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We investigated whether the predictive accuracy of mild cognitive impairment (MCI) for Alzheimer-type dementia (AD) in a clinical setting is dependent on age and the definition of MCI used.
Non-demented subjects older than 40 (n=320) who attended a memory clinic of a university hospital were reassessed 5 years later for the presence of AD. MCI was diagnosed according to the criteria of amnestic MCI, mild functional impairment (MFI), ageing-associated cognitive decline (AACD), and age-associated memory impairment (AAMI). The main outcome measure was the area under the curve (AUC) of a receiver operating characteristic (ROC) curve. Analyses were conducted on the entire sample and on subgroups of subjects aged 40–54, 55–69 and 70–85 years.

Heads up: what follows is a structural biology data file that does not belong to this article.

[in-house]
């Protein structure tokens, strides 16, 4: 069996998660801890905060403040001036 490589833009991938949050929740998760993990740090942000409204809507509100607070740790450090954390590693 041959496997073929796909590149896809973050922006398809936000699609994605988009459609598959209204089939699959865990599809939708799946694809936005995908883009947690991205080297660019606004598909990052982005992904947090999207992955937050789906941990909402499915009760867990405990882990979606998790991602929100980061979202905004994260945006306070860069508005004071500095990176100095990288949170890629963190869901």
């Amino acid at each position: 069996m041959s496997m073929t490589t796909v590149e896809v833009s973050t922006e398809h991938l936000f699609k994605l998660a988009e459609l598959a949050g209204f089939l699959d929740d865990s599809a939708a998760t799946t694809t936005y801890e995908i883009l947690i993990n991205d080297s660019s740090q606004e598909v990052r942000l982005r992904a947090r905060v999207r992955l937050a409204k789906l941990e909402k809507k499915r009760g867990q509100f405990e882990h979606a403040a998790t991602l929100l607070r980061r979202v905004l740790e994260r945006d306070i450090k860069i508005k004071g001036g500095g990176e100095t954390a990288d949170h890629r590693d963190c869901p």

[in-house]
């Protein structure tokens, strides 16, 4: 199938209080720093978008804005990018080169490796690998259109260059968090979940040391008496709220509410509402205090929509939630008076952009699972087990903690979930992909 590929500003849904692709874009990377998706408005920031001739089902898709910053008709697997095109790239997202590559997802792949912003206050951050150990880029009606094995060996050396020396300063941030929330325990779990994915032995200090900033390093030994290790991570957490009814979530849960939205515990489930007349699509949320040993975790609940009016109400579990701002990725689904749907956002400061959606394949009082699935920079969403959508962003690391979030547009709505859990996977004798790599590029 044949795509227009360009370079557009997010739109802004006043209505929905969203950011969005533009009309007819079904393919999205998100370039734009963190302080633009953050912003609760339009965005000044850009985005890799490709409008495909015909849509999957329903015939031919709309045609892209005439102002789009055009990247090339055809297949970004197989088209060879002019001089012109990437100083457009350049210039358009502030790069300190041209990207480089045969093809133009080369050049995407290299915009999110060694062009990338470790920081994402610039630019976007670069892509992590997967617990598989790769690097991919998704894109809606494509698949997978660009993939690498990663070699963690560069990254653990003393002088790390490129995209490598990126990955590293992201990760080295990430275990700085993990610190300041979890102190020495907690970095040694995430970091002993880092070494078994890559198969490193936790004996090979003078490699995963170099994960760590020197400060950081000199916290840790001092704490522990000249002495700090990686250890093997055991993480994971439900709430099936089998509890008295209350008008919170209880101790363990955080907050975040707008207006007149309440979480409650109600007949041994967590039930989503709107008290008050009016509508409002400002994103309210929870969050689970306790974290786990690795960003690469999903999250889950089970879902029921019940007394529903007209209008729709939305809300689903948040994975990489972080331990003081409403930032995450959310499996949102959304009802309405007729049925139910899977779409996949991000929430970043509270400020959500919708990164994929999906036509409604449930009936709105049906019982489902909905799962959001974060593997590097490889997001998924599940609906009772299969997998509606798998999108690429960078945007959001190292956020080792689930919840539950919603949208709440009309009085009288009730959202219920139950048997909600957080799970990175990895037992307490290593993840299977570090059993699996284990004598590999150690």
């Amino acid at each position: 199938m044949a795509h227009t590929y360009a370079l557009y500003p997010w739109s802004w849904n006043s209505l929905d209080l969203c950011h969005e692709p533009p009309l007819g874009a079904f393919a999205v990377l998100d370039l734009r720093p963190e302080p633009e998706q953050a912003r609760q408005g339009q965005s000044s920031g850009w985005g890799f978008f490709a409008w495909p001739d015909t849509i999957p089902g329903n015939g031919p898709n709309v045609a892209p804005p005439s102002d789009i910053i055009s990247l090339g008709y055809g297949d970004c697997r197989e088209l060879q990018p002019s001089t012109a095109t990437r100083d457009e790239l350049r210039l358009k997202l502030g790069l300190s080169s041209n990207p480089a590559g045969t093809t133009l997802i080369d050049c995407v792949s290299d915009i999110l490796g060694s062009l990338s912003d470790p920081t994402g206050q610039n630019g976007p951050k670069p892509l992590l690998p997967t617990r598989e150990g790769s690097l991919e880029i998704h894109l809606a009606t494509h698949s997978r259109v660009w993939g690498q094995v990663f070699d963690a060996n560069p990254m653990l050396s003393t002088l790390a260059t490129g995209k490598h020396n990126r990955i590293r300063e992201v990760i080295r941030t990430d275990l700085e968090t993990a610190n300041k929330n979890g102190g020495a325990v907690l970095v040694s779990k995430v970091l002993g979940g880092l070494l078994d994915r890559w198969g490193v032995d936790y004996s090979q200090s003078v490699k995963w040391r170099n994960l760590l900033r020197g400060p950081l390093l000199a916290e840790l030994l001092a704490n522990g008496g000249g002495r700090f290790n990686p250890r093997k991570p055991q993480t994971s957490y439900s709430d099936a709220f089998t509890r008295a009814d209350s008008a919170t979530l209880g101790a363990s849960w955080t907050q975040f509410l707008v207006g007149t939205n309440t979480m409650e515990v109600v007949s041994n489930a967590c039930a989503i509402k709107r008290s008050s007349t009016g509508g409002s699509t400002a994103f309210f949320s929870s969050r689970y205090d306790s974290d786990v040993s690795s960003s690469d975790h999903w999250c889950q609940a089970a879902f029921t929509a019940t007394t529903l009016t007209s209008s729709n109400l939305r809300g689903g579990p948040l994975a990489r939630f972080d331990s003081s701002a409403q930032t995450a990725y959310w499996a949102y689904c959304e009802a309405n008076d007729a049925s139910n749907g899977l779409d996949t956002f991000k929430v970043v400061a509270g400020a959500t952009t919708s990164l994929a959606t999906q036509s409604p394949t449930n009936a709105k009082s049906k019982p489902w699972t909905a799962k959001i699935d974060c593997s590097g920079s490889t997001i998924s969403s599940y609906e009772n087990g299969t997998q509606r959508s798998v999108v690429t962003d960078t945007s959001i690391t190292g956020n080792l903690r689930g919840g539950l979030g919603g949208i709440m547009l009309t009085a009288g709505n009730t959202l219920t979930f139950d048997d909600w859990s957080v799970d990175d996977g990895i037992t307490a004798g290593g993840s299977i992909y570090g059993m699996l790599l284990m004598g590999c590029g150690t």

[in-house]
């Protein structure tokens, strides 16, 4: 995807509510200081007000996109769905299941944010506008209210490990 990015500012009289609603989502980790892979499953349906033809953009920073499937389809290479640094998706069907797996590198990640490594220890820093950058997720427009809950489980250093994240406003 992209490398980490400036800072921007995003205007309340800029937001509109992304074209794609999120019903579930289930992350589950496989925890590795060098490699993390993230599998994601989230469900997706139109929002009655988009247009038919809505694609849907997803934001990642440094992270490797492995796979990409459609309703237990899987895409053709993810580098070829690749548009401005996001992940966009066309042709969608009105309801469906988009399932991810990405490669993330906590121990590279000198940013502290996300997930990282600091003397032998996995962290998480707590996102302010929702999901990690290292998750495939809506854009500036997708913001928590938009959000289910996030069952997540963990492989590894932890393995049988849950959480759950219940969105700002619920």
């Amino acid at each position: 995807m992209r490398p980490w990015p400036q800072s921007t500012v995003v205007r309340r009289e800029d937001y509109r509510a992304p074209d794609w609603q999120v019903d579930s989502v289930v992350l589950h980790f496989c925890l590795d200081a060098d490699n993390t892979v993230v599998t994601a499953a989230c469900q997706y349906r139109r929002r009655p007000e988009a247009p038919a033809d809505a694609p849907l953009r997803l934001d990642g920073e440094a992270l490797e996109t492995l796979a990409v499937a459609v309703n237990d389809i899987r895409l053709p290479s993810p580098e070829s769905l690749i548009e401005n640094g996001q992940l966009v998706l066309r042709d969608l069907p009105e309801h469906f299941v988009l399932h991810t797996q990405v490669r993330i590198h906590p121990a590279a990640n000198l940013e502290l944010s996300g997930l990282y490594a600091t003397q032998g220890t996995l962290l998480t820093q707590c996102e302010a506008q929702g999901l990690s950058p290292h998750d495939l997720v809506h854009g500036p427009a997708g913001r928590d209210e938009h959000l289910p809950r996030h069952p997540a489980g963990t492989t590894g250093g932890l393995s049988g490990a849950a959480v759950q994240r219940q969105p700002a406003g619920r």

A diagnosis of AD at follow-up was made in 58 subjects. Four of them were in the 40–54 age group, 29 in the 55–69 age group and 25 in the 70–85 age group. The diagnostic accuracy in the entire sample was low to moderately high with AUCs ranging from 0.56 (AACD) to 0.75 (amnestic MCI). A good predictive accuracy with an AUC >0.80 was only observed in subjects aged 70–85 using the criteria of amnestic MCI (AUC=0.84).
The predictive accuracy of MCI for AD is dependent on age and the definition of MCI used. The predictive accuracy is good only for amnestic MCI in subjects 70–85 years. As subjects with prodromal AD are often younger than 70, the usefulness of MCI as predictor of AD in clinical practice is limited.
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